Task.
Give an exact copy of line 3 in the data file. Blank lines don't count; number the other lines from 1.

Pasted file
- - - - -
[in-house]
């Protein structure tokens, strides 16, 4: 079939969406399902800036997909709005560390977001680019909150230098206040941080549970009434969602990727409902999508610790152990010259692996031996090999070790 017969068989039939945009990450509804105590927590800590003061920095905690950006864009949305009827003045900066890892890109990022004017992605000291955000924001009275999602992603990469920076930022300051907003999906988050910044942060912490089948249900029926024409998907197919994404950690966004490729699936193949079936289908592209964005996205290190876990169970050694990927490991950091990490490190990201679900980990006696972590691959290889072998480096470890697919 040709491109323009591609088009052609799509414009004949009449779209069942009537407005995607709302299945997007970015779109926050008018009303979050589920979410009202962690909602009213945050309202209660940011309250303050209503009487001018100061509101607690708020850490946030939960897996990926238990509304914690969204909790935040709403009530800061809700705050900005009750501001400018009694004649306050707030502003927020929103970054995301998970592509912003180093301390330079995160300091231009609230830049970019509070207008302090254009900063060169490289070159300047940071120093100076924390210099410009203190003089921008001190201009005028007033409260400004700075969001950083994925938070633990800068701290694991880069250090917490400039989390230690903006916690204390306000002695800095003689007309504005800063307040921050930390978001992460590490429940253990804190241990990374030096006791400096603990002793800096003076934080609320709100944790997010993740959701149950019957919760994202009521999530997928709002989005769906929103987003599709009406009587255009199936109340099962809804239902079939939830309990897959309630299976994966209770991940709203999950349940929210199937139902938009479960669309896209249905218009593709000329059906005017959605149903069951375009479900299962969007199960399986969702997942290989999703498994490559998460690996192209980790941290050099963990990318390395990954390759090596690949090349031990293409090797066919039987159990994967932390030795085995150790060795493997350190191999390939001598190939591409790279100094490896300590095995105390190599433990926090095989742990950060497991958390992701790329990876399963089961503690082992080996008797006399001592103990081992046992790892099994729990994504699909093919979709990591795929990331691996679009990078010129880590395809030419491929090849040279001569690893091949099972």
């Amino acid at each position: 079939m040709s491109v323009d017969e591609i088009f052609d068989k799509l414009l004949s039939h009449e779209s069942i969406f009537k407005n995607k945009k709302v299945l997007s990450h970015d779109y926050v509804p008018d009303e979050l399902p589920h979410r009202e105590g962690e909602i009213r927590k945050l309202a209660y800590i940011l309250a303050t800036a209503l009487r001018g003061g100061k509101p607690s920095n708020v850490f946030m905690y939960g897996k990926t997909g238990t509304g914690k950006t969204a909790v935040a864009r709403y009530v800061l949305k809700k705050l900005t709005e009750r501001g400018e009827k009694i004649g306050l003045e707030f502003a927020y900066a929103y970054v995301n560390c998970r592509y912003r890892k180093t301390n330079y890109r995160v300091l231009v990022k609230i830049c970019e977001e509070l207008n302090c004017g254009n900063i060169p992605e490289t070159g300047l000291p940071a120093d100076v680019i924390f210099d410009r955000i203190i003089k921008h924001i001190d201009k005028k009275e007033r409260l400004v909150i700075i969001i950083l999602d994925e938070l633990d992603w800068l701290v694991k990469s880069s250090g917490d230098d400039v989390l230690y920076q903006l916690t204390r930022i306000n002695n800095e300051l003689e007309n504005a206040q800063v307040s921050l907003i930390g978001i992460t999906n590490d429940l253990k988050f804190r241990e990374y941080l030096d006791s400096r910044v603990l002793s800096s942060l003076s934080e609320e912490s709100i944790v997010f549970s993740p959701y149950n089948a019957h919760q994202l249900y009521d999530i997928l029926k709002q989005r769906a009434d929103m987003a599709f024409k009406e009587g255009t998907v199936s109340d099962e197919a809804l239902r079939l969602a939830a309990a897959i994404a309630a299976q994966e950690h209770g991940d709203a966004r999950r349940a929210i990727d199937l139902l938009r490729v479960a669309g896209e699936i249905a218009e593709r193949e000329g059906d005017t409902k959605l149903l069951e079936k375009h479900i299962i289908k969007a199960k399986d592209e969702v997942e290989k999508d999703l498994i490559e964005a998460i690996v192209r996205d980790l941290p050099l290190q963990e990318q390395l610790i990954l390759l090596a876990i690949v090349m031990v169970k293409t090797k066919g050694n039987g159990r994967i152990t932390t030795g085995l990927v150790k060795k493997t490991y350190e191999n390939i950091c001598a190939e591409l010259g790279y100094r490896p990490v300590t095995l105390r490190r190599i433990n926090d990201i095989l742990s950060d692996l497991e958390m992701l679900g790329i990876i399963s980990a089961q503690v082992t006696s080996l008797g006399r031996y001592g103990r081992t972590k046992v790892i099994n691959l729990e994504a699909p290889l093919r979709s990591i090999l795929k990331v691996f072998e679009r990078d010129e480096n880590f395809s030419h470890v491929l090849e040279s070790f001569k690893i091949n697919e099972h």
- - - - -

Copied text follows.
């Amino acid at each position: 079939m040709s491109v323009d017969e591609i088009f052609d068989k799509l414009l004949s039939h009449e779209s069942i969406f009537k407005n995607k945009k709302v299945l997007s990450h970015d779109y926050v509804p008018d009303e979050l399902p589920h979410r009202e105590g962690e909602i009213r927590k945050l309202a209660y800590i940011l309250a303050t800036a209503l009487r001018g003061g100061k509101p607690s920095n708020v850490f946030m905690y939960g897996k990926t997909g238990t509304g914690k950006t969204a909790v935040a864009r709403y009530v800061l949305k809700k705050l900005t709005e009750r501001g400018e009827k009694i004649g306050l003045e707030f502003a927020y900066a929103y970054v995301n560390c998970r592509y912003r890892k180093t301390n330079y890109r995160v300091l231009v990022k609230i830049c970019e977001e509070l207008n302090c004017g254009n900063i060169p992605e490289t070159g300047l000291p940071a120093d100076v680019i924390f210099d410009r955000i203190i003089k921008h924001i001190d201009k005028k009275e007033r409260l400004v909150i700075i969001i950083l999602d994925e938070l633990d992603w800068l701290v694991k990469s880069s250090g917490d230098d400039v989390l230690y920076q903006l916690t204390r930022i306000n002695n800095e300051l003689e007309n504005a206040q800063v307040s921050l907003i930390g978001i992460t999906n590490d429940l253990k988050f804190r241990e990374y941080l030096d006791s400096r910044v603990l002793s800096s942060l003076s934080e609320e912490s709100i944790v997010f549970s993740p959701y149950n089948a019957h919760q994202l249900y009521d999530i997928l029926k709002q989005r769906a009434d929103m987003a599709f024409k009406e009587g255009t998907v199936s109340d099962e197919a809804l239902r079939l969602a939830a309990a897959i994404a309630a299976q994966e950690h209770g991940d709203a966004r999950r349940a929210i990727d199937l139902l938009r490729v479960a669309g896209e699936i249905a218009e593709r193949e000329g059906d005017t409902k959605l149903l069951e079936k375009h479900i299962i289908k969007a199960k399986d592209e969702v997942e290989k999508d999703l498994i490559e964005a998460i690996v192209r996205d980790l941290p050099l290190q963990e990318q390395l610790i990954l390759l090596a876990i690949v090349m031990v169970k293409t090797k066919g050694n039987g159990r994967i152990t932390t030795g085995l990927v150790k060795k493997t490991y350190e191999n390939i950091c001598a190939e591409l010259g790279y100094r490896p990490v300590t095995l105390r490190r190599i433990n926090d990201i095989l742990s950060d692996l497991e958390m992701l679900g790329i990876i399963s980990a089961q503690v082992t006696s080996l008797g006399r031996y001592g103990r081992t972590k046992v790892i099994n691959l729990e994504a699909p290889l093919r979709s990591i090999l795929k990331v691996f072998e679009r990078d010129e480096n880590f395809s030419h470890v491929l090849e040279s070790f001569k690893i091949n697919e099972h």